Clark Atlanta Alumnus Premieres Movie on Muslims PDF Print E-mail
By Rolisha Davis -- Black College Wire   

A former Clark Atlanta University Mass Media Arts major, Muhammad Qasim Basir, has put together a talented cast for a feature film that depicts growing up Muslim in America.

Evan Ross, who plays the lead charater and is the son of singer-actress Diana Ross, stopped by Clark Atlanta University recently to promote the movie that premiered in 10 cities Feb 11.

Ciera White/The Panther (CAU)
Evan Ross
Ross signed autographs and gave students a private film screening of "Mooz-Lum" that features him playing the role of "Tariq," a young man in search of himself.

"Just like any young man or young woman, everybodyis trying find their way and their place in this world and what they really believe in," said Ross in reference to his choice to be a part of the film. "I was actually the first person to sign onto the film," Ross said.

Writer-director Basir also chose DannyGlover, Nia Long and Roger Guenveur Smith for this film. Tariq, the main character, is raised by a controlling and devout Muslim father Hassan Mahdi (Roger Guenveur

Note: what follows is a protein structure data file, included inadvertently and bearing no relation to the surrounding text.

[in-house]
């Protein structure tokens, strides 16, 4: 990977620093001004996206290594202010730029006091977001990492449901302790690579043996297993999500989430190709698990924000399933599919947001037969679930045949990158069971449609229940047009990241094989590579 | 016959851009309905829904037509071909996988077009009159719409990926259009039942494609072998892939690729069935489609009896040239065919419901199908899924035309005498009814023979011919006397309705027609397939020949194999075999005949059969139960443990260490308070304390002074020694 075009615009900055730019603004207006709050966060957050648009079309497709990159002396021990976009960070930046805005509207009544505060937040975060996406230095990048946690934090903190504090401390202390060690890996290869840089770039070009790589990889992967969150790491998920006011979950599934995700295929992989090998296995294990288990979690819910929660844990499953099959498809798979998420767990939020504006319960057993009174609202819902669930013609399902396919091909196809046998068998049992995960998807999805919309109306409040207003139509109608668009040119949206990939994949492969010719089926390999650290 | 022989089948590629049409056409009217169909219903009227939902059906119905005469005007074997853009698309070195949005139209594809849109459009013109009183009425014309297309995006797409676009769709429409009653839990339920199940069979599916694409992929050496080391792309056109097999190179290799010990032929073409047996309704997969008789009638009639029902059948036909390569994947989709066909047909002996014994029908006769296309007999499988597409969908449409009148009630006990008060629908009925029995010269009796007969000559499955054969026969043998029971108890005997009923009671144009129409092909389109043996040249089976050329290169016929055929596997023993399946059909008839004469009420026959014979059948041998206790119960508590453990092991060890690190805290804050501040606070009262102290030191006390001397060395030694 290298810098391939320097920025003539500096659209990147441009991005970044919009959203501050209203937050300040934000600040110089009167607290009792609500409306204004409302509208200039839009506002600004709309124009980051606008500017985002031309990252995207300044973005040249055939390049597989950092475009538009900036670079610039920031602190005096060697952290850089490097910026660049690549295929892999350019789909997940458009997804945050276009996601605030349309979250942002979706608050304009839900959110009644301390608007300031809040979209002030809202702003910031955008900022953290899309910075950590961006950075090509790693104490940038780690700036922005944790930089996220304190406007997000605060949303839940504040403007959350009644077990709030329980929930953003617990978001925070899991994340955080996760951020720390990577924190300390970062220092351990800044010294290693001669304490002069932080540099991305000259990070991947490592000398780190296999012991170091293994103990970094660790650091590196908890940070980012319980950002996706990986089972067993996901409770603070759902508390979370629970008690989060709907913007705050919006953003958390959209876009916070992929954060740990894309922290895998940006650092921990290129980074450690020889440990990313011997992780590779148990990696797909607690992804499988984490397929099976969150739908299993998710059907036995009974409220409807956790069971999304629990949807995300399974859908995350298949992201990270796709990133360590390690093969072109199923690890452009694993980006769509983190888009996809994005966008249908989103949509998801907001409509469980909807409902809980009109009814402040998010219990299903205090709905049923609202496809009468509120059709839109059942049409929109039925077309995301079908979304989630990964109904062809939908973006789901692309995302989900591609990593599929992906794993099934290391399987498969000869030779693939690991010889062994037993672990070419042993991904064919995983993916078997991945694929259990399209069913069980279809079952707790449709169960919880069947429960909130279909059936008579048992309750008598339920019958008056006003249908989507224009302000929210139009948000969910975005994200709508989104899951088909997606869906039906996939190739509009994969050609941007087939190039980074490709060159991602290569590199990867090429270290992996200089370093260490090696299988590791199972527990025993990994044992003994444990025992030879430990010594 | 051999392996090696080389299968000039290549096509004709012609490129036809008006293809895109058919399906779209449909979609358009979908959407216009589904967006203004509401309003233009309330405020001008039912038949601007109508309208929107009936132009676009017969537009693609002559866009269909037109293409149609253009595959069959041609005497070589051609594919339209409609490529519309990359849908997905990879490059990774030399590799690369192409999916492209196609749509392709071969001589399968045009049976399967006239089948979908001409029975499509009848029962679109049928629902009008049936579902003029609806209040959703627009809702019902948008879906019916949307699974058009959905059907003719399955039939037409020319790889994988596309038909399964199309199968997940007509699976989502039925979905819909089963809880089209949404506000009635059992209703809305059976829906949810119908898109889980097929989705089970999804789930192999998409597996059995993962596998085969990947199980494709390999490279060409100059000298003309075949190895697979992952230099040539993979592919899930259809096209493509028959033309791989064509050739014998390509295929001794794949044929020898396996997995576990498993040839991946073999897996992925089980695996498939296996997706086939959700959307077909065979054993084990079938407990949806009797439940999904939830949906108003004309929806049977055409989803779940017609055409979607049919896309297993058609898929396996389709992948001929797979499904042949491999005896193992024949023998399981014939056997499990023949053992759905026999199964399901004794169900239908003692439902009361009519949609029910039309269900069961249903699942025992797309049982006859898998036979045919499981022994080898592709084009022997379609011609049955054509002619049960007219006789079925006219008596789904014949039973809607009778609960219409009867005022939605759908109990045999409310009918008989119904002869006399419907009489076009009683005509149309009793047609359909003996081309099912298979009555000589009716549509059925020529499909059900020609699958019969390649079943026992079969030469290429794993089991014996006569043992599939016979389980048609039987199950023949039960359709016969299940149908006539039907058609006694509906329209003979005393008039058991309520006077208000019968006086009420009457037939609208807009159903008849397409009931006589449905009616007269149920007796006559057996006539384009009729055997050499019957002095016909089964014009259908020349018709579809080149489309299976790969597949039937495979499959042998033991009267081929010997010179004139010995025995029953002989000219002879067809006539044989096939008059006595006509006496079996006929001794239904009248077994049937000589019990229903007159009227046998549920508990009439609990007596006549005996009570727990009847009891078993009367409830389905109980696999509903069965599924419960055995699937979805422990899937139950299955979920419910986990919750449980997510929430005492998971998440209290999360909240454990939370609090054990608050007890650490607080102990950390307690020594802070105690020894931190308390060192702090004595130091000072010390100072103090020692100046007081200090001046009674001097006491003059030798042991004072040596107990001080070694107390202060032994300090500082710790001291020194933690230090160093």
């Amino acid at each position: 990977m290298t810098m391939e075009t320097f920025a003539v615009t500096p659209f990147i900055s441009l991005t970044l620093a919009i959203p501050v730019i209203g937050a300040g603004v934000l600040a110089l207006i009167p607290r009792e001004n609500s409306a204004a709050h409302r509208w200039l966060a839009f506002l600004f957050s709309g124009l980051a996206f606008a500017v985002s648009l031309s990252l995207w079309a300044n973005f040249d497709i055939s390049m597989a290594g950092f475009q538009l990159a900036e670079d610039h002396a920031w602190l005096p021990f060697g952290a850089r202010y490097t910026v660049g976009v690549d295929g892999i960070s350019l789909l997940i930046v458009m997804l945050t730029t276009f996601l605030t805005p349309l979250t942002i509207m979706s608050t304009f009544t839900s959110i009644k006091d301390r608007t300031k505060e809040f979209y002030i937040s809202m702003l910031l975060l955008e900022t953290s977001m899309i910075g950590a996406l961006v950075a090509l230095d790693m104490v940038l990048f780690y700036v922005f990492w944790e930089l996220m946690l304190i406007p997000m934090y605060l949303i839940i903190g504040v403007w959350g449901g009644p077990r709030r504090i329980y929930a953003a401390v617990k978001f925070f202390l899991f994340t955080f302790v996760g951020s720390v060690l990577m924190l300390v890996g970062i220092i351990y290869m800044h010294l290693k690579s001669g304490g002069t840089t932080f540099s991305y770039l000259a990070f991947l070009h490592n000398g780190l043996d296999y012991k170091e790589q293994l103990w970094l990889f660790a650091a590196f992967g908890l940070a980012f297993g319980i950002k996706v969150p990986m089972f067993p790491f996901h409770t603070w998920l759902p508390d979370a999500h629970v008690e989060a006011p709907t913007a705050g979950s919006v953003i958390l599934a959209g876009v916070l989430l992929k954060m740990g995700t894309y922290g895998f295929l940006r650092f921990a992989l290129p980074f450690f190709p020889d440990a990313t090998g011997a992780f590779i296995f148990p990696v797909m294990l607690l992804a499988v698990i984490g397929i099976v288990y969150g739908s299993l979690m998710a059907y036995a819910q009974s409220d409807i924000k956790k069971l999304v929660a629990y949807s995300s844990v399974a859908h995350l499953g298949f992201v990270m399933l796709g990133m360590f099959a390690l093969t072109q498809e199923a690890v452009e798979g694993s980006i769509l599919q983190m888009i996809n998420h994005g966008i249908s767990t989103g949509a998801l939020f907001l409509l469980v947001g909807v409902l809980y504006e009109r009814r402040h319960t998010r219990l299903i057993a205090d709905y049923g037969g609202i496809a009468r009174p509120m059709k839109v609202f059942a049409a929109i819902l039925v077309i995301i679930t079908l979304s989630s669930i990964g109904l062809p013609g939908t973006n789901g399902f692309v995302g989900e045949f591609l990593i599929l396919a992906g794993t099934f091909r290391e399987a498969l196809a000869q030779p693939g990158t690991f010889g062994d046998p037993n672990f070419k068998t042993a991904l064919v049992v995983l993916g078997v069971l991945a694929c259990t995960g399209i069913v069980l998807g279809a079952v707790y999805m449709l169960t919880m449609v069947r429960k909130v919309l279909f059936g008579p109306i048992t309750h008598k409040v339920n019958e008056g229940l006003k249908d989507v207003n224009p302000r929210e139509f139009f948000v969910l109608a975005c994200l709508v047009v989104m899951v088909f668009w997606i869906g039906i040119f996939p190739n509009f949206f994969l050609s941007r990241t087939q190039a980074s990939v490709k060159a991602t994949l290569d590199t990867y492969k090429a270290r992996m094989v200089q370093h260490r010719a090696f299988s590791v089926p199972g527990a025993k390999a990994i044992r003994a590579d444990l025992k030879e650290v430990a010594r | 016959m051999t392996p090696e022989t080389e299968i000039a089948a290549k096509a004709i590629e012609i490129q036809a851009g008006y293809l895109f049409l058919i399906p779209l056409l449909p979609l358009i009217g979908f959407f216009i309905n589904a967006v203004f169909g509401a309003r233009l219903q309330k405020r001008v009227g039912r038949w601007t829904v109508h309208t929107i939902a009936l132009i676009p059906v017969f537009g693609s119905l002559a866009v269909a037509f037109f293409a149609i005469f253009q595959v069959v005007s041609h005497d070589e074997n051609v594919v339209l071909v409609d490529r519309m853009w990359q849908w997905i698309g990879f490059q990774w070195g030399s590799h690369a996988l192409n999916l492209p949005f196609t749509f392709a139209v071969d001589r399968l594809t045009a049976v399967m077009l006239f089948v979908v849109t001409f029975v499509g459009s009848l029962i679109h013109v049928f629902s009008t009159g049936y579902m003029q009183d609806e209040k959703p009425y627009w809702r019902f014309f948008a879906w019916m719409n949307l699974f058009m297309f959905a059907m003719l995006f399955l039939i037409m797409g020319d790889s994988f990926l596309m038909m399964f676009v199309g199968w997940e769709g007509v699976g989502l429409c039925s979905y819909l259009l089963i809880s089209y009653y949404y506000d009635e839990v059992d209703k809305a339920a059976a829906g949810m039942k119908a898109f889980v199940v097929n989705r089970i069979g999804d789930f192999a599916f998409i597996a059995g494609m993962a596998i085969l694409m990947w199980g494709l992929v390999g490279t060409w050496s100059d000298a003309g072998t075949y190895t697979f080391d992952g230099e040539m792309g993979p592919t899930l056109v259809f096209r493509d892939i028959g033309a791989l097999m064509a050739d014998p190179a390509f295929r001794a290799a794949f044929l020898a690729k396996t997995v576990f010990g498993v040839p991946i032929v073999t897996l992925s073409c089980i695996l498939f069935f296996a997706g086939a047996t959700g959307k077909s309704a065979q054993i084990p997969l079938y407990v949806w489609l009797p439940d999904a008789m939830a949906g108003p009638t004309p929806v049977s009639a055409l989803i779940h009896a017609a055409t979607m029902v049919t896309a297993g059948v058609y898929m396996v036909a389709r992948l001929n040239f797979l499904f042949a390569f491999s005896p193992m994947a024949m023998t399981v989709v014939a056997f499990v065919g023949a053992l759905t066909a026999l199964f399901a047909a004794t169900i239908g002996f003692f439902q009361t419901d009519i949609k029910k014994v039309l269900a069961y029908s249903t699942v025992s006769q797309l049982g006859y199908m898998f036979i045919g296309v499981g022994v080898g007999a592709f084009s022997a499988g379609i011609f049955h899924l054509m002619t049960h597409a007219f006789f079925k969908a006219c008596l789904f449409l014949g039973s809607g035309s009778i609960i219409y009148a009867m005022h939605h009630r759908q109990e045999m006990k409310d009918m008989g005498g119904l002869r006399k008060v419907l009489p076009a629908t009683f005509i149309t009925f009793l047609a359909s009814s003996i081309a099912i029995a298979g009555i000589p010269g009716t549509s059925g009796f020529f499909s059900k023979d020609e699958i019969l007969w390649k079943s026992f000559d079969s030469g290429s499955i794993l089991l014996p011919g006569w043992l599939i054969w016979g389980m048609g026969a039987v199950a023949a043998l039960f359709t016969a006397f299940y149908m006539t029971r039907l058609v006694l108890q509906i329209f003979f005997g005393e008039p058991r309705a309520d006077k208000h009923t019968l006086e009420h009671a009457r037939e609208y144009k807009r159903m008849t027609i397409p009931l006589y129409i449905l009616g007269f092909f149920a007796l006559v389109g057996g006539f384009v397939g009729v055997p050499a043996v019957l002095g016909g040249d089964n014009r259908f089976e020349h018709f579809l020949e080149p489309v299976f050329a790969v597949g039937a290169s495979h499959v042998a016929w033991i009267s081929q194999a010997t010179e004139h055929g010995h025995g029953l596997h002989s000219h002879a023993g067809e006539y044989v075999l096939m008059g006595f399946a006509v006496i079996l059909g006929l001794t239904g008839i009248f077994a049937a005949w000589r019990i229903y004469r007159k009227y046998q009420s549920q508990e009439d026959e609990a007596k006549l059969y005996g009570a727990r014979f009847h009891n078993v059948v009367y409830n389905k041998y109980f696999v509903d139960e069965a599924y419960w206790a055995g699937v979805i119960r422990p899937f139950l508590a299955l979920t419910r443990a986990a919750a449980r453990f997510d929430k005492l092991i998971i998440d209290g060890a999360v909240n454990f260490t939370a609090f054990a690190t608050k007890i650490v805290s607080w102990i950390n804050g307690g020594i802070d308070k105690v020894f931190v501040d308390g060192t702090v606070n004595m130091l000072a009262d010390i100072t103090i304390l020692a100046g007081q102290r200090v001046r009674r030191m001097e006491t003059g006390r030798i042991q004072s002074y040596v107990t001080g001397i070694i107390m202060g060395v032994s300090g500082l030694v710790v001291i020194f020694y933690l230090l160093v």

Smith) who forces him to follow an orthodox, Islamic regimen.

Ross also expressed what message he hopes people will leave with after watching the film. "I think young people should be more open to learning about all different kind of religions, because the more we are aware the less we become ignorant," Ross said.

In the movie, Hassan wants Tariq to become a scholar of the Koran, despite the wishes of his wife (Nia Long) to let his children enjoy a normal childhood.

Tariq's mother Safiya became unhappy with marriage because she felt Hassan was too strict on the kids and decided to leave Hassan. Against her better judgment, she only took Taqua, leaving Tariq with his father.

Tariq's faith is tested his freshman year in college by alcohol, a girl and the reappearance of his trash-talking elementary classmate, Versailles, who lives across the hall.

The plot thickens when the events of 9/11 erupt on campus. Emotions arise and an ugly mob roamed the campus in search of Muslims to take out their frustrations on. "It was a really good movie," Brittney Taylor, a CAU student, said. "You never get to see the Muslim side of what they went through for 9/11."

Rolisha Davis writes for The Panther, the Clark Atlanta University student newspaper, which originally published this article.

Posted Mar. 13, 2011
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